I packed up my car and got ready to hit the road. I was about to drive two hours away to play in a small cafe. Or so I thought.
I was doing a solo concert in a town called Beaver (which should’ve been my first red flag). I brought my own setup — an amp, guitar, mic, mic stand, all in the back of my used car.
I wasn’t a touring musician, but at least I felt like one.
So I drove by myself two hours away and was expecting to have a nice turnout. This cafe had regular music and the music booker/cafe owner told me he’d make a poster to hang in the cafe’s big window.
I was excited. Until I showed up.
I pulled up in front of the venue, which was on a long 4-lane road with literally no cars on it (should’ve been my second red flag). Plus, nobody was on the sidewalks (third red flag).
Just as I started to unload my gear, a man stepped out of the cafe into the setting sun. He was holding his phone in front of him as if I had just interrupted his Facebook scrolling.
The expression on his face was blank.
He looked to his left, down the street. He turned back to me, still with his mouth partially open and eyes glazed over.
“Hi,” he said.
“Hey,” I replied with a smile.
“Can I help you?” he asked.
“Yeah,” I said as a sinking feeling started to come over me. “I’m the musician playing tonight.”
He looked back at his phone. Then he stepped out onto the sidewalk and stared at the cafe’s big window, which had several concert posters on it.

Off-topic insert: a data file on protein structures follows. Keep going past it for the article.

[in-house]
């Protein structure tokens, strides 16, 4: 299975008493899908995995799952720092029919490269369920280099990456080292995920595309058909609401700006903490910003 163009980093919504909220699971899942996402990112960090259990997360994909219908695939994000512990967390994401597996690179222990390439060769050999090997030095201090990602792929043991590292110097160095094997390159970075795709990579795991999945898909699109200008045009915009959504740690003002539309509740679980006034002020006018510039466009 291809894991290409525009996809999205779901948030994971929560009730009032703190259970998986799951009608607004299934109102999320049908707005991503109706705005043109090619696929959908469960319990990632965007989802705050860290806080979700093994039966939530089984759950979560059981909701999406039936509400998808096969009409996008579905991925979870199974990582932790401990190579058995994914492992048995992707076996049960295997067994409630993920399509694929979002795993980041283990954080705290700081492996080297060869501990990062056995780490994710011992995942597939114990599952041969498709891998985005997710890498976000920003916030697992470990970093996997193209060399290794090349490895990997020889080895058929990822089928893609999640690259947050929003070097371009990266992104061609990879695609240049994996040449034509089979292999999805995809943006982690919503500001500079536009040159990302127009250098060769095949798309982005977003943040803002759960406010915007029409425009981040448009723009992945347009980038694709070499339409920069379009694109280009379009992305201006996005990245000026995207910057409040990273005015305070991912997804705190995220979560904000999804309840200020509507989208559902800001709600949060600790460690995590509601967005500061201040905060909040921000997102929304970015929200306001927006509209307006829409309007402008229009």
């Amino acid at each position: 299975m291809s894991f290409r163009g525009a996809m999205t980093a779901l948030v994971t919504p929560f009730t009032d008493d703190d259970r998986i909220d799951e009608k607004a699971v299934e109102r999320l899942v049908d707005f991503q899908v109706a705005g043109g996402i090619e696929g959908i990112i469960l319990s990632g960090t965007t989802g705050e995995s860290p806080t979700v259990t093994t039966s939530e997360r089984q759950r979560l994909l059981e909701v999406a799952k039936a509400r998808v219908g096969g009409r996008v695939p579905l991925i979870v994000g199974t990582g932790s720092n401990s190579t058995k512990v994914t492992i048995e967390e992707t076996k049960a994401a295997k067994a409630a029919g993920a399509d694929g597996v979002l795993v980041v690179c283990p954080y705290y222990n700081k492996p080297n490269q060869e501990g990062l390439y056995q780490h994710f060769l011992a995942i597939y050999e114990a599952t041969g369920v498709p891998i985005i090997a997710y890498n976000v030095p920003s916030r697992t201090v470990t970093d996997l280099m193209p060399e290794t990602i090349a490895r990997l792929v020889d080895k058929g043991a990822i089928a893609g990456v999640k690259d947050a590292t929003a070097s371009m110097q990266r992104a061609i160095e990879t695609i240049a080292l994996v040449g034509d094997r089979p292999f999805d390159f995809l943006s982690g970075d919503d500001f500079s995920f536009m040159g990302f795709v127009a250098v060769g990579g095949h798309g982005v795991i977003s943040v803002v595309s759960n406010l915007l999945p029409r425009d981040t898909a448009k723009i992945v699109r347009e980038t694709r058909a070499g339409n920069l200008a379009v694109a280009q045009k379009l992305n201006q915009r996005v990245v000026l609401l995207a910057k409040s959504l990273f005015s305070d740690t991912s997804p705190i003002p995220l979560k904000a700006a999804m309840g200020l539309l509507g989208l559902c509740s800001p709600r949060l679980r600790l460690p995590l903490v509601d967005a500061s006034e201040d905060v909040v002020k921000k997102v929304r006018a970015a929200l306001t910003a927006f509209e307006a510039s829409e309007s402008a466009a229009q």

“Oh,” he said.
Oh. A word used when two people are on completely different pages.
“Here’s the thing,” he said.
I don’t remember what he said next. But I do remember he blamed his ex-business partner for not knowing that I was supposed to play a show that night. Apparently, the ex-partner had deleted all his emails — I guess it was a nasty split.
We went inside and tried to work out another date for me to play. But I wasn’t too keen in that idea.
I had already written off this venue as a never-gonna-play-here-again place.
Instead, I got back in my car and drove two hours home.
The lesson here is to ALWAYS CONFIRM WITH THE VENUE that you’re still playing and at what time. This is also called “advancing your show.”
I’d say email them a week in advance and also the day before the show, just to be sure.
Because you don’t want to end up in a town called Beaver two hours from home with an empty venue.
If you want more details on how to advance your shows, check out Ari Herstand’s guide on the topic. I wish his post existed before I booked my show at that frickin’ cafe.
If you want more tips on the do’s and don’t’s of being a musician, you can watch the first two lessons of The Successful Part-Time Musician course for FREE below…